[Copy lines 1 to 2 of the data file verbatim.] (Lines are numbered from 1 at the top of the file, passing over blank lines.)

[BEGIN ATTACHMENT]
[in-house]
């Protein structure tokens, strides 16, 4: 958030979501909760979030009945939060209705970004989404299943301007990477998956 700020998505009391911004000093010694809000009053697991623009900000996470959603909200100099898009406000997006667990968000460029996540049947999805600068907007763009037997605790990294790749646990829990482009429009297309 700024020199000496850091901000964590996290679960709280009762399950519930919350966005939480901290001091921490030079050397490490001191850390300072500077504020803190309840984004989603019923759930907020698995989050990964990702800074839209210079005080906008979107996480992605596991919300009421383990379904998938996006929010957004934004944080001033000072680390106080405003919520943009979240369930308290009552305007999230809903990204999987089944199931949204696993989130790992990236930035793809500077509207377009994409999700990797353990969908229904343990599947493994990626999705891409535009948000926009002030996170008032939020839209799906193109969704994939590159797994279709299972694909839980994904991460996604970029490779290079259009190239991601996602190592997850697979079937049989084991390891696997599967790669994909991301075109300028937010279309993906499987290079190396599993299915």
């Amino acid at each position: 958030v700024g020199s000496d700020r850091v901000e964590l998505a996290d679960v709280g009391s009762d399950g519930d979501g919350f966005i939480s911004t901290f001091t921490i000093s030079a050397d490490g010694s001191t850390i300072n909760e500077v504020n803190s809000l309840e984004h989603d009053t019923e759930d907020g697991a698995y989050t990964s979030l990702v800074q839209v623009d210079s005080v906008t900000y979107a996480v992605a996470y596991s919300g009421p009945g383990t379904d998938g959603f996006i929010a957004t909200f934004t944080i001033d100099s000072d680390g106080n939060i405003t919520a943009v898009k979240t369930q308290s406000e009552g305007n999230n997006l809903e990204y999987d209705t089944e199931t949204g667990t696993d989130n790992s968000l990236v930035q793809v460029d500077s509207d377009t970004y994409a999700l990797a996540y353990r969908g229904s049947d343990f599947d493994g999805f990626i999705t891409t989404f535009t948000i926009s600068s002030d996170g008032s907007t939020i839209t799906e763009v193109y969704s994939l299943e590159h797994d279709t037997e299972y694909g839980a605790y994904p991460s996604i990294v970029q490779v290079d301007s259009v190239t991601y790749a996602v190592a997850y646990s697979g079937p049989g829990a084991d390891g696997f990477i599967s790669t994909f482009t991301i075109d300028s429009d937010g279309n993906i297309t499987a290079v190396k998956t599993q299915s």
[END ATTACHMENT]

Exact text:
[in-house]
């Protein structure tokens, strides 16, 4: 958030979501909760979030009945939060209705970004989404299943301007990477998956 700020998505009391911004000093010694809000009053697991623009900000996470959603909200100099898009406000997006667990968000460029996540049947999805600068907007763009037997605790990294790749646990829990482009429009297309 700024020199000496850091901000964590996290679960709280009762399950519930919350966005939480901290001091921490030079050397490490001191850390300072500077504020803190309840984004989603019923759930907020698995989050990964990702800074839209210079005080906008979107996480992605596991919300009421383990379904998938996006929010957004934004944080001033000072680390106080405003919520943009979240369930308290009552305007999230809903990204999987089944199931949204696993989130790992990236930035793809500077509207377009994409999700990797353990969908229904343990599947493994990626999705891409535009948000926009002030996170008032939020839209799906193109969704994939590159797994279709299972694909839980994904991460996604970029490779290079259009190239991601996602190592997850697979079937049989084991390891696997599967790669994909991301075109300028937010279309993906499987290079190396599993299915």